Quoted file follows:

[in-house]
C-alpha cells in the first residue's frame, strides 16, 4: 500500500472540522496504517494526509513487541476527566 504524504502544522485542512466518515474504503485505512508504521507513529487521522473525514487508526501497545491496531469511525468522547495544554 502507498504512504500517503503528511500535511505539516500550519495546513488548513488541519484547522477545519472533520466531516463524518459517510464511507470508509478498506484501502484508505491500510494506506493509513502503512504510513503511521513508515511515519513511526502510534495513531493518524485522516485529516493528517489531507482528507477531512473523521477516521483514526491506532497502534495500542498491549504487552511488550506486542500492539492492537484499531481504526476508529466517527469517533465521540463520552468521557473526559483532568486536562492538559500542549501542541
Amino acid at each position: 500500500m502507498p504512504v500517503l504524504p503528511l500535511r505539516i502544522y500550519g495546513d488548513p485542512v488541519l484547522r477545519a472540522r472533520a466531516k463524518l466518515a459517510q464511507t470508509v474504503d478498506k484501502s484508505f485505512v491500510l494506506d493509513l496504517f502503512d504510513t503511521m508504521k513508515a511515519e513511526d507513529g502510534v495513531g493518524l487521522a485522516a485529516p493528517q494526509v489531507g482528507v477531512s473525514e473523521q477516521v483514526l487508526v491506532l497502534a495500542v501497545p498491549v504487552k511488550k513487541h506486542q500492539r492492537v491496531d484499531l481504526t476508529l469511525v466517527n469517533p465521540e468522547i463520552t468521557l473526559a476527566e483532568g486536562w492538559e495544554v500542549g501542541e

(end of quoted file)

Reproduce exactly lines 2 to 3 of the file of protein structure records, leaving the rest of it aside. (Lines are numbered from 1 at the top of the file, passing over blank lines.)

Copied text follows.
C-alpha cells in the first residue's frame, strides 16, 4: 500500500472540522496504517494526509513487541476527566 504524504502544522485542512466518515474504503485505512508504521507513529487521522473525514487508526501497545491496531469511525468522547495544554 502507498504512504500517503503528511500535511505539516500550519495546513488548513488541519484547522477545519472533520466531516463524518459517510464511507470508509478498506484501502484508505491500510494506506493509513502503512504510513503511521513508515511515519513511526502510534495513531493518524485522516485529516493528517489531507482528507477531512473523521477516521483514526491506532497502534495500542498491549504487552511488550506486542500492539492492537484499531481504526476508529466517527469517533465521540463520552468521557473526559483532568486536562492538559500542549501542541
Amino acid at each position: 500500500m502507498p504512504v500517503l504524504p503528511l500535511r505539516i502544522y500550519g495546513d488548513p485542512v488541519l484547522r477545519a472540522r472533520a466531516k463524518l466518515a459517510q464511507t470508509v474504503d478498506k484501502s484508505f485505512v491500510l494506506d493509513l496504517f502503512d504510513t503511521m508504521k513508515a511515519e513511526d507513529g502510534v495513531g493518524l487521522a485522516a485529516p493528517q494526509v489531507g482528507v477531512s473525514e473523521q477516521v483514526l487508526v491506532l497502534a495500542v501497545p498491549v504487552k511488550k513487541h506486542q500492539r492492537v491496531d484499531l481504526t476508529l469511525v466517527n469517533p465521540e468522547i463520552t468521557l473526559a476527566e483532568g486536562w492538559e495544554v500542549g501542541e